Young are clueless over facts of the First World War, poll finds


Young people are largely ignorant about the First World War with almost two thirds not being able to name the year that the war ended, a poll has found.

And more than half (54%) of the same age group did not know when the war started (1914), according to the research from thinktank British Future.

But it is not just young people who are confused about the facts.

When asked by pollsters YouGov, members of the public hazarded guesses as wildly out as 1800 and 1950 for the start of the Great War, and 1910 and 1960 for the end date (1918).

One in three of the public could not name the year that the war started.

The best informed age group were the over 60s.

"We've found that it's not just kids, but their parents too, who don't know some of the basic facts about World War I, about the thousands of troops from Kenya and India who fought for Britain, and even the year the war started," said Sunder Katwala, director of British Future.

"The centenary (of the war) is a huge opportunity for schools and museums to do more to help our kids and all ages learn more about our nation's history.

"That's why British Future and the Citizenship Foundation hopes to work with schools on how to use 2014 to make history matter.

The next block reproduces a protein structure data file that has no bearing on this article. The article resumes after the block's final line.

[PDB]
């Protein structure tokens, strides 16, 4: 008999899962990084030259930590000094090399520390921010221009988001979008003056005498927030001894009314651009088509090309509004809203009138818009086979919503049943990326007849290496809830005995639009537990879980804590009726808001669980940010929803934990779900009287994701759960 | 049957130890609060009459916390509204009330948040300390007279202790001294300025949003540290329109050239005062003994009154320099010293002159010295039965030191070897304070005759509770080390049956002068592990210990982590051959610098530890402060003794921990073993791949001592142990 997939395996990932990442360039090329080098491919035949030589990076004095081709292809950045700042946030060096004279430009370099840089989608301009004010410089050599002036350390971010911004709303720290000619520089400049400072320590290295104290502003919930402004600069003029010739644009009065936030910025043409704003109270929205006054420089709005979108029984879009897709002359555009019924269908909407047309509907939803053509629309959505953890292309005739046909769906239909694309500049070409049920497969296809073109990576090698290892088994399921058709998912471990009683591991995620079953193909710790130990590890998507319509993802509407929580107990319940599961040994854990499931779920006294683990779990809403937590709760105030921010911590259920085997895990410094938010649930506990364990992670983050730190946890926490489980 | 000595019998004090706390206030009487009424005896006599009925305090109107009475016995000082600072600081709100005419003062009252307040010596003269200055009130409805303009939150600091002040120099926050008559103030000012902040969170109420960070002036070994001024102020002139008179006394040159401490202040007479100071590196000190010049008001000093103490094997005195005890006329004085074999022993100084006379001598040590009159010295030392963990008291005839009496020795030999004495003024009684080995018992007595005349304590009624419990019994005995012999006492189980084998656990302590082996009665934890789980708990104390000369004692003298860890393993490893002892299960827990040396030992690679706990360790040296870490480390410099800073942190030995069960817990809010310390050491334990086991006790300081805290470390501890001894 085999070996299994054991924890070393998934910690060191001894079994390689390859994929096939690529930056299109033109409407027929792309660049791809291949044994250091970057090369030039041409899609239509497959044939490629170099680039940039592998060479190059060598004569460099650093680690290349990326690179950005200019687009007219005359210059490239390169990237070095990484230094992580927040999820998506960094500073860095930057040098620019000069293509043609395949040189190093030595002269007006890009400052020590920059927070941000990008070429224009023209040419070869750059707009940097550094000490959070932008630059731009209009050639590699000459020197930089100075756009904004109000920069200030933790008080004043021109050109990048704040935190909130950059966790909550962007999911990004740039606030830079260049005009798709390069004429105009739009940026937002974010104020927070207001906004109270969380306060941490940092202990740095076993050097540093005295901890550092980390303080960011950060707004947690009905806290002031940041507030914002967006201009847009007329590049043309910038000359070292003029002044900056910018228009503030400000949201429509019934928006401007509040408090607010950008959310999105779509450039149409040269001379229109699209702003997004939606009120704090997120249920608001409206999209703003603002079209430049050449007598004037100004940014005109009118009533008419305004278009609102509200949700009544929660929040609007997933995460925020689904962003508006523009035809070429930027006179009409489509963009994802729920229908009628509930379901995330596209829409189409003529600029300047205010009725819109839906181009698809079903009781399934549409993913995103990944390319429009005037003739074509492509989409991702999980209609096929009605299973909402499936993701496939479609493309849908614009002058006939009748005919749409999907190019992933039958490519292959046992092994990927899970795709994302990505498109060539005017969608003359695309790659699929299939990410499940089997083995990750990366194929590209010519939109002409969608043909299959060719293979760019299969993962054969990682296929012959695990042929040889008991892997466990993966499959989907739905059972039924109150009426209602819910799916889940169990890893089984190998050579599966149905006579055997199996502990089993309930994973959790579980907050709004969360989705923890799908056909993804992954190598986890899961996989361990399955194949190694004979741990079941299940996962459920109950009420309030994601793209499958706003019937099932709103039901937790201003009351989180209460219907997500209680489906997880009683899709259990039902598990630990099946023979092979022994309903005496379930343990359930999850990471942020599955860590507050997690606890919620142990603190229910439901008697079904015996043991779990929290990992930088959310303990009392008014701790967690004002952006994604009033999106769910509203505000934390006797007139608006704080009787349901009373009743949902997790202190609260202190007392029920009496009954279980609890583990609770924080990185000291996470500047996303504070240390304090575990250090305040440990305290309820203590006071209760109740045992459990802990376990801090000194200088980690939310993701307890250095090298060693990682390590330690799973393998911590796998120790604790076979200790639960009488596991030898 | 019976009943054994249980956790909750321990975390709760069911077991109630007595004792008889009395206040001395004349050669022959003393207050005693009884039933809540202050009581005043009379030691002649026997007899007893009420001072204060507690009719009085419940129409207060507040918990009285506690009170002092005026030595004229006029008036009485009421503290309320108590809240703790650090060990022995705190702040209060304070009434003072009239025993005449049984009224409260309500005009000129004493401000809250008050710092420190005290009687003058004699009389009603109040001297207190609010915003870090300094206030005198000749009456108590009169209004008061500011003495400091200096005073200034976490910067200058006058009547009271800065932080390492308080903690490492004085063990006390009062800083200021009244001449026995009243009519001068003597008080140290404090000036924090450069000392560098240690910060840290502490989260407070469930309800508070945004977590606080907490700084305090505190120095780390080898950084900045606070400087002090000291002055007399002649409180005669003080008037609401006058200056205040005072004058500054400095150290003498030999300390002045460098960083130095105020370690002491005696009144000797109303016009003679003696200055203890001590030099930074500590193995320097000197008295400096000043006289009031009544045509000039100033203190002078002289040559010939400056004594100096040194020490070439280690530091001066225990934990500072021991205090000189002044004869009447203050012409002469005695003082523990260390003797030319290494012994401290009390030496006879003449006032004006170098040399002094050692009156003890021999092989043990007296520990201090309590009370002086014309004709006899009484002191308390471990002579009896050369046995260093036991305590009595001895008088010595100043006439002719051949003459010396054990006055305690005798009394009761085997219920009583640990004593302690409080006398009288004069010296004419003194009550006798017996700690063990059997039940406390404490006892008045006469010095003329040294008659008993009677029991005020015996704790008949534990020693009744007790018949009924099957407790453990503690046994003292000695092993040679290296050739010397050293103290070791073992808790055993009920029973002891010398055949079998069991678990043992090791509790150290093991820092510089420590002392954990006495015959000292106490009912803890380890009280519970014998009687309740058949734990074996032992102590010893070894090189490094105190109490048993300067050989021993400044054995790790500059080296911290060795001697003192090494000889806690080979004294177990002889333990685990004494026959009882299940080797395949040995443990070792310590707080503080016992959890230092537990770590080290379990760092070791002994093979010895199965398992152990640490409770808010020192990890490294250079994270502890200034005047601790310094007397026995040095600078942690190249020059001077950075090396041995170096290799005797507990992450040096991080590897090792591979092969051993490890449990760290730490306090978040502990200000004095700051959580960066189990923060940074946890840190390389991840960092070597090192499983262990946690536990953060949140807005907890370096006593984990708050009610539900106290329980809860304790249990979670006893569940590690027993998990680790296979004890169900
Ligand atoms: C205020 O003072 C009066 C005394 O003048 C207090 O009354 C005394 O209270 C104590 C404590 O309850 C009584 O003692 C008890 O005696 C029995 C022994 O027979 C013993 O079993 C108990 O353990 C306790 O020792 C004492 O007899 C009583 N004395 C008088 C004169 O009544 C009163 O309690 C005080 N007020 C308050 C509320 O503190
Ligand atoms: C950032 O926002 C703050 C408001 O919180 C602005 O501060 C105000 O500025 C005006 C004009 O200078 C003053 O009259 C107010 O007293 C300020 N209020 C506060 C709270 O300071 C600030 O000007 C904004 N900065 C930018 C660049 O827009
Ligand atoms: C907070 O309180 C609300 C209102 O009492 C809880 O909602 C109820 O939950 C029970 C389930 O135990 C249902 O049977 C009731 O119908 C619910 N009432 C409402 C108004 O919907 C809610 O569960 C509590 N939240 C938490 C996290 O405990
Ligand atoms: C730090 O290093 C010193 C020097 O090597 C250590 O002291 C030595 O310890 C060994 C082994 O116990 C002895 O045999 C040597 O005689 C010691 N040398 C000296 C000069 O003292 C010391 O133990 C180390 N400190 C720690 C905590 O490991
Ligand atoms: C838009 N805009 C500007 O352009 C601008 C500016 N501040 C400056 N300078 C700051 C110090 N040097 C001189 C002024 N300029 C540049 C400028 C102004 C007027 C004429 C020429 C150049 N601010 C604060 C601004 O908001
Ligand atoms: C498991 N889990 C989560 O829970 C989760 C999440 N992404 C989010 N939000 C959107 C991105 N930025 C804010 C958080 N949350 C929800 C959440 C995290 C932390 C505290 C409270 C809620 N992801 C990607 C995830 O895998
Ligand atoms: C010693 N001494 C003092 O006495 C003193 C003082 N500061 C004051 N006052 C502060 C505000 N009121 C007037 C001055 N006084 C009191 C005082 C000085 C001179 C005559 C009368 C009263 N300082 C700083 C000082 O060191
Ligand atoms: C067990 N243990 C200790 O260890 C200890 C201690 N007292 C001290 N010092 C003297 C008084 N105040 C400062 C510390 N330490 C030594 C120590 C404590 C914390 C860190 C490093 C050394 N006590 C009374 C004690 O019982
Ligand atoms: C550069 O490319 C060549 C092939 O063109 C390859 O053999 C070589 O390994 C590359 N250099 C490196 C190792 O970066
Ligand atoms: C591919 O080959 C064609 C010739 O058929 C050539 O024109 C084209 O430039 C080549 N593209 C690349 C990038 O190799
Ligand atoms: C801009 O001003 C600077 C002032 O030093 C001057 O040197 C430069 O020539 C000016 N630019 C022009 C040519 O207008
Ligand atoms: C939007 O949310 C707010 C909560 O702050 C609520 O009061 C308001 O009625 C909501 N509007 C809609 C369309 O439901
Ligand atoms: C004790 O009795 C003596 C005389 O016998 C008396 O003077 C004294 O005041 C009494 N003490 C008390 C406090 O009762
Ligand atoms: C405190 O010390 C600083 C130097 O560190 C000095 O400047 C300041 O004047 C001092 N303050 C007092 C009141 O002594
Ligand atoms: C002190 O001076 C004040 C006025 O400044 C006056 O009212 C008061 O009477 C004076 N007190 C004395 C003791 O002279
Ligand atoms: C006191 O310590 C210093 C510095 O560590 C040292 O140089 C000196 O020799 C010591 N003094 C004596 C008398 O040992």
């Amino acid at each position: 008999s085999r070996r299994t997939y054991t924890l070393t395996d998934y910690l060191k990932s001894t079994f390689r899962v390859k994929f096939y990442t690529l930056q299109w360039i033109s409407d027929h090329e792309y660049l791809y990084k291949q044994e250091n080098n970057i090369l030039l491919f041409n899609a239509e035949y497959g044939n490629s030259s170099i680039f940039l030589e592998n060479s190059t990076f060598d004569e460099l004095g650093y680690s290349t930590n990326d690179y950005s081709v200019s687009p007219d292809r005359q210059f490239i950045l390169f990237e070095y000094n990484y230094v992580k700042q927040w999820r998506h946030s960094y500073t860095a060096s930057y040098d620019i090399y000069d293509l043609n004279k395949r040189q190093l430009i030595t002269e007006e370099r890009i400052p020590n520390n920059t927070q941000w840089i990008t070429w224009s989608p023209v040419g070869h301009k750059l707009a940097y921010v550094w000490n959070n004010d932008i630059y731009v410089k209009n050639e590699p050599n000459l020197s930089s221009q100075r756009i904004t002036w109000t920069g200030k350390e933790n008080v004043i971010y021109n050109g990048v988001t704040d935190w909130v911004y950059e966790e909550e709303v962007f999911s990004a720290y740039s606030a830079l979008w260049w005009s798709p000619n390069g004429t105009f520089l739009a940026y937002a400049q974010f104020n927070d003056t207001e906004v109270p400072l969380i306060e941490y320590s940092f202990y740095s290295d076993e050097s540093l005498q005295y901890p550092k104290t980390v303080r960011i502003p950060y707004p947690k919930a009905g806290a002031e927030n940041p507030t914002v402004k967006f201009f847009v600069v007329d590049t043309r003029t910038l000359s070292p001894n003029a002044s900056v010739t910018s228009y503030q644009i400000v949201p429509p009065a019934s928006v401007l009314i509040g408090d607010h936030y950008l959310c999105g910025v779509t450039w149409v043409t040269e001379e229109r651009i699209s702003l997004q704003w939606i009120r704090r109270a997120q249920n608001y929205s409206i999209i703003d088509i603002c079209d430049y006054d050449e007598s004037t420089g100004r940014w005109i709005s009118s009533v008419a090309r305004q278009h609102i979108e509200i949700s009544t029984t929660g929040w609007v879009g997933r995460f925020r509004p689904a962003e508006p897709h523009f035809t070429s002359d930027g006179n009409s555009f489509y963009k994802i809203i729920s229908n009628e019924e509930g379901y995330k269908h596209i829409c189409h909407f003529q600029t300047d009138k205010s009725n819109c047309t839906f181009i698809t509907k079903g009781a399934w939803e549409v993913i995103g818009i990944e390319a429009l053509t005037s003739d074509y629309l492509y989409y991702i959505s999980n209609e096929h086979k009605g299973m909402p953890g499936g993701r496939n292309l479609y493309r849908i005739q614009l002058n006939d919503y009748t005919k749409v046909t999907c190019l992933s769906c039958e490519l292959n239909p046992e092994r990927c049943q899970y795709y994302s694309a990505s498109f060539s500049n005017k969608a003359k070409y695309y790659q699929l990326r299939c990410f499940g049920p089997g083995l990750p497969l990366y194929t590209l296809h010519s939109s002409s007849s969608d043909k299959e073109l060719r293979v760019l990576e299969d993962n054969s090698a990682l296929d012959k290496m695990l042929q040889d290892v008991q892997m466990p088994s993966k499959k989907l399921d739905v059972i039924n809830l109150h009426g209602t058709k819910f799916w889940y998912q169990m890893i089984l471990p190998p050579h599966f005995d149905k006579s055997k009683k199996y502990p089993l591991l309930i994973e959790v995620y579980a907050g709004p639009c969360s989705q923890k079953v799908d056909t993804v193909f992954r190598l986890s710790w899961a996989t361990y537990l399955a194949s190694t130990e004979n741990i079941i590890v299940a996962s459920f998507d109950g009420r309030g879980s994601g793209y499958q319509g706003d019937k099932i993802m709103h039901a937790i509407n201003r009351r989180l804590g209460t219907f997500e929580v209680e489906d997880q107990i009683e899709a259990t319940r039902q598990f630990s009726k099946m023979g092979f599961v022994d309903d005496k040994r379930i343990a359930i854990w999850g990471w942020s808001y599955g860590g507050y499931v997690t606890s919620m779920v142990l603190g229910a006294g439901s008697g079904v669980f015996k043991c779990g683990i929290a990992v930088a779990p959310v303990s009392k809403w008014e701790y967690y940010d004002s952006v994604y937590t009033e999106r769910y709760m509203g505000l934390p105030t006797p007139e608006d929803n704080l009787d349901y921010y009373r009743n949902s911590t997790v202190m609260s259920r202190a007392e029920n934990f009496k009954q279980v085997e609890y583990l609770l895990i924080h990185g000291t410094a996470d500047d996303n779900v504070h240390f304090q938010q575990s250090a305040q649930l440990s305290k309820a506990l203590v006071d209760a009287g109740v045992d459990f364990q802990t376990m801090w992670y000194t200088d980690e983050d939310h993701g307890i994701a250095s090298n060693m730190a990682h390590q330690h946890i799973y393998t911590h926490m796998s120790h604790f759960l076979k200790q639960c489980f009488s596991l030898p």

"Remembrance helps us to learn about our shared history, and that includes people across faith and ethnic backgrounds.

"There's no point in having a shared history if we forget about it."

The poll also found that 12% of 16 and 17 years olds thought that under 10,000 British and Commonwealth military personnel died during the First World War, far less than the 20,000 British deaths on just the first day of the Battle of the Somme.

Overall two thirds of the public said they did not know roughly how many British and Commonwealth troops died in the Second World War.

About 1.1 million British and Commonwealth troops died in the war .

British and Commonwealth forces were calculated to have lost 419,654 at the Somme.

The poll was undertaken online in late October and sampled 2,998 people in Great Britain.